In Ange's own words, the War Powers Resolution "embodies Congress' search for a legal mechanism to enforce the congressional war-making power." Plaintiff's Supporting Memorandum at 21. The scope of the respective war powers of the executive and legislative branches is implicated by application of the War Powers Resolution in the present case. In order to determine whether the President has violated the War Powers Resolution, this court would necessarily have to determine whether the President, under the Constitution, was or is constitutionally required to comply with the provisions of the War Powers Resolution.

 The determination sought by Ange in each of his three challenges to the President's actions in the Persian Gulf is one which the judicial branch cannot make pursuant to the separation of powers principles embodied in the court's equitable discretion and in the political question doctrine. The conditions triggering unreviewability under the political question doctrine were spelled out by the Supreme Court:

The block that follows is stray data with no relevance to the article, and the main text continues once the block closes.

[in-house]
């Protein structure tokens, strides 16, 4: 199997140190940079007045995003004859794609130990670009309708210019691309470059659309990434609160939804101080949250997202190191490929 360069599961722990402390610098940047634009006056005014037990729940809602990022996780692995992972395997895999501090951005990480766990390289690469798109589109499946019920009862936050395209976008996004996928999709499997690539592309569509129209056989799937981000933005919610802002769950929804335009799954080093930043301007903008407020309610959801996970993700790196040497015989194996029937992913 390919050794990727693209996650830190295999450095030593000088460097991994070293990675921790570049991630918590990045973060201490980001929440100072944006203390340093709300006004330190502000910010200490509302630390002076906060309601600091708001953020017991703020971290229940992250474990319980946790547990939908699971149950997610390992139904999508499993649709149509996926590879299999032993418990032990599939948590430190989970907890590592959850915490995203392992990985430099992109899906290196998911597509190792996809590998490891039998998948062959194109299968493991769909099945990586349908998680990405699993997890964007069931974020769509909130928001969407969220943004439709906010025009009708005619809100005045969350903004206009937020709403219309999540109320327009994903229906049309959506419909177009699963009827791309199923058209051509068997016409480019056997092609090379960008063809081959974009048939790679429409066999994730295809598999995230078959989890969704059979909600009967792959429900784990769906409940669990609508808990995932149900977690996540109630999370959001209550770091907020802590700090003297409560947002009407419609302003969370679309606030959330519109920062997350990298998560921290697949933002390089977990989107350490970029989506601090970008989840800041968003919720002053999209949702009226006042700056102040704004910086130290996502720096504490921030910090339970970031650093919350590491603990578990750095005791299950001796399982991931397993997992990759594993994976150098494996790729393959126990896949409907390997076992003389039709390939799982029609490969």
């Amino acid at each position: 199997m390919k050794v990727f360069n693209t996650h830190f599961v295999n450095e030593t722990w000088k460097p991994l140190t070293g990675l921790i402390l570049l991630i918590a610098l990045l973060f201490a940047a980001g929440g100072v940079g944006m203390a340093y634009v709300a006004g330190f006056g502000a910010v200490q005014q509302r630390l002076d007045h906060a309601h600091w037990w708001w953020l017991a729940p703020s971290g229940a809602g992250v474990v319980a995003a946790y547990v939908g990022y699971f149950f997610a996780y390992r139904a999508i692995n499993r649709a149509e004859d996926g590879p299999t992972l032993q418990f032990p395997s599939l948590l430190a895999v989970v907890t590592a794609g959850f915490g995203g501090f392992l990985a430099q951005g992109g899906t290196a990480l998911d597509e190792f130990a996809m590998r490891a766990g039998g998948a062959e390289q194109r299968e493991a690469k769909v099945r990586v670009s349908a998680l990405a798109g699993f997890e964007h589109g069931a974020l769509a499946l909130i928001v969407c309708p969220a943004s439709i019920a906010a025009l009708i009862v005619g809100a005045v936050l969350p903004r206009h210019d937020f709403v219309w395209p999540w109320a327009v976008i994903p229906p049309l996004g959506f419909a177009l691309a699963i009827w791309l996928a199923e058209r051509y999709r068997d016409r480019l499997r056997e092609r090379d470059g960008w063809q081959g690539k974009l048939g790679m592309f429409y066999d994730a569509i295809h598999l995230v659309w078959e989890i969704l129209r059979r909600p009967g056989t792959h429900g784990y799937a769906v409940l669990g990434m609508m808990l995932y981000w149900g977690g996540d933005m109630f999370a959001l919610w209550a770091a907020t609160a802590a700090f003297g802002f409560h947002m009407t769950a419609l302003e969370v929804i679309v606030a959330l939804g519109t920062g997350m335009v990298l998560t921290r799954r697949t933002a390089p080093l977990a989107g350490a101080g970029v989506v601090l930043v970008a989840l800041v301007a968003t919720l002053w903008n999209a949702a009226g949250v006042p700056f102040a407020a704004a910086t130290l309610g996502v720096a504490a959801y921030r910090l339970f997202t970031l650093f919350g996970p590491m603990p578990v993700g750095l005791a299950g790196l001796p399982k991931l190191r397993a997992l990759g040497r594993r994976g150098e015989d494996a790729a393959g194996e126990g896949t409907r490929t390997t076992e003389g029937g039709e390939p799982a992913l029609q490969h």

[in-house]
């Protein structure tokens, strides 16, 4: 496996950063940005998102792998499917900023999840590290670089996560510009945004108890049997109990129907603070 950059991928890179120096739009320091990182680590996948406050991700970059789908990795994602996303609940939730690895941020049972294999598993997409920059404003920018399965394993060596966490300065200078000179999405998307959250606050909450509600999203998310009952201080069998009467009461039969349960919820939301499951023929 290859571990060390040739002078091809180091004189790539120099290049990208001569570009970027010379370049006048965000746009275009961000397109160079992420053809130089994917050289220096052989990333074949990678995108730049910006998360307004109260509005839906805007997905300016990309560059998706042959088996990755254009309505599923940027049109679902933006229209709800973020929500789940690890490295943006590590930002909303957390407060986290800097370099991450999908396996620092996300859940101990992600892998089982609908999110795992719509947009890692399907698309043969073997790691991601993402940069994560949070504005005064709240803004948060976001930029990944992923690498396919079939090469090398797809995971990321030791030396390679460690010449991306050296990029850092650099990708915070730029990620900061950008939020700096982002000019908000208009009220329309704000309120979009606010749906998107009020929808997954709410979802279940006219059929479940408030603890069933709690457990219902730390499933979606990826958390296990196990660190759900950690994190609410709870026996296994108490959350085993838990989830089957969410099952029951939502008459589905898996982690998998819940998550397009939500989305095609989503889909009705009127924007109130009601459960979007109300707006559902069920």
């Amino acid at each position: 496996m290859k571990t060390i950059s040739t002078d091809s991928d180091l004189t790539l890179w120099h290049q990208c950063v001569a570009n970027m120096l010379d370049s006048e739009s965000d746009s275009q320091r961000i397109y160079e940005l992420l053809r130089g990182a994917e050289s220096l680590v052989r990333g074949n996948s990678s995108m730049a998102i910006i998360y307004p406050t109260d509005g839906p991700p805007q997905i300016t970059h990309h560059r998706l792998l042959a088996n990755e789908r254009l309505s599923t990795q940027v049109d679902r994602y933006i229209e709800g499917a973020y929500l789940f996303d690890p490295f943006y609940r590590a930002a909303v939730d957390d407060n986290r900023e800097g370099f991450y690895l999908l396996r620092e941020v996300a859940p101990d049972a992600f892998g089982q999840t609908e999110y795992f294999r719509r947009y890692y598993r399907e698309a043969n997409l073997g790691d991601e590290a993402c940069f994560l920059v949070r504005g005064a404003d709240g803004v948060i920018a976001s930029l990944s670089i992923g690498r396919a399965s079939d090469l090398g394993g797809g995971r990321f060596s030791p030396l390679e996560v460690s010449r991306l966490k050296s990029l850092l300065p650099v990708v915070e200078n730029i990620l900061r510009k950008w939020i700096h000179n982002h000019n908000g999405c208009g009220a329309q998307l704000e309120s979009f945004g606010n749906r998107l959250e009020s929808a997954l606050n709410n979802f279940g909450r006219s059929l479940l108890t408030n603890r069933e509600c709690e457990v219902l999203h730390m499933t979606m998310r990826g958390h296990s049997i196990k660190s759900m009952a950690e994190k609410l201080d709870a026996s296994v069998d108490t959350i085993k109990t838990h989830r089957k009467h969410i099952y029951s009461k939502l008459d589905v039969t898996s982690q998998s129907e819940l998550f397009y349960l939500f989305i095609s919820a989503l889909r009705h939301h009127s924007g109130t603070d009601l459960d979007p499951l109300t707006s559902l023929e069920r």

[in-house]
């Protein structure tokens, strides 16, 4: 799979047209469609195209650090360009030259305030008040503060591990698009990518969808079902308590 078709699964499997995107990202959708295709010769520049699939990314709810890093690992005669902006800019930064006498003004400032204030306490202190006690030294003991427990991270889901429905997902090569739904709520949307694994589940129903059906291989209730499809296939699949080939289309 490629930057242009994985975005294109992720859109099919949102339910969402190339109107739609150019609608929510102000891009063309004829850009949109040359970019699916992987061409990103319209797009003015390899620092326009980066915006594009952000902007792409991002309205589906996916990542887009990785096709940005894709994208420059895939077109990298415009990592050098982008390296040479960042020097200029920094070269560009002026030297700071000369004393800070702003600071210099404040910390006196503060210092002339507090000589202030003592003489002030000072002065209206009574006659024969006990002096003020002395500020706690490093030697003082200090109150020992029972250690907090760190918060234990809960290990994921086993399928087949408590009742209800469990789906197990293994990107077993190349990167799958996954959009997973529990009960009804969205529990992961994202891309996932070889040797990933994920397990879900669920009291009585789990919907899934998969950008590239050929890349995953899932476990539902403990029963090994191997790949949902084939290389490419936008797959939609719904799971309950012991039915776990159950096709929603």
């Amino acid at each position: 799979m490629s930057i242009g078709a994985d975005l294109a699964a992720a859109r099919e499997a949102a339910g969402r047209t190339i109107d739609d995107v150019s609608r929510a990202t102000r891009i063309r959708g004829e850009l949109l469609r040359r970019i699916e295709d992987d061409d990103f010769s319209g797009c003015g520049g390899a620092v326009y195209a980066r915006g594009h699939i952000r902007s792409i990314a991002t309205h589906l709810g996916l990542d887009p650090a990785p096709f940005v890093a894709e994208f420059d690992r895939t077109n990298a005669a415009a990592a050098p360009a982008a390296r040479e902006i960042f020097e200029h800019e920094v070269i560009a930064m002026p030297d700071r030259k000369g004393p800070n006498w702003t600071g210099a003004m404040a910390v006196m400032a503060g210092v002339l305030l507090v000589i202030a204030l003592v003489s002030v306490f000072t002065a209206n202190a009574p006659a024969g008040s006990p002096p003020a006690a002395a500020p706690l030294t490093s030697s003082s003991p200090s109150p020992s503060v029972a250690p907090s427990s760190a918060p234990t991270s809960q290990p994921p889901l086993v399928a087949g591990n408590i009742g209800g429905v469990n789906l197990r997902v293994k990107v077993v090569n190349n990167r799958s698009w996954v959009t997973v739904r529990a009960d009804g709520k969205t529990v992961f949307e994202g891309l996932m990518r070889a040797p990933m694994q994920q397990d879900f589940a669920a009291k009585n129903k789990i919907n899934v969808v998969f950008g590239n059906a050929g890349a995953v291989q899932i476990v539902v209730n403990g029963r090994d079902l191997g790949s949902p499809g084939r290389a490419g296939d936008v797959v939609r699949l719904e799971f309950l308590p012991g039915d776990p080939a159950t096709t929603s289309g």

Prominent on the surface of any case held to involve a political question is found a textually demonstrable constitutional commitment of the issue to a coordinate political department; or a lack of judicially discoverable and manageable standards for resolving it; or the impossibility of deciding without an initial policy determination of a kind clearly for non-judicial discretion; or the impossibility of a court's undertaking independent resolution without expressing lack of respect due coordinate branches of government; or an unusual need for unquestioning adherence to ...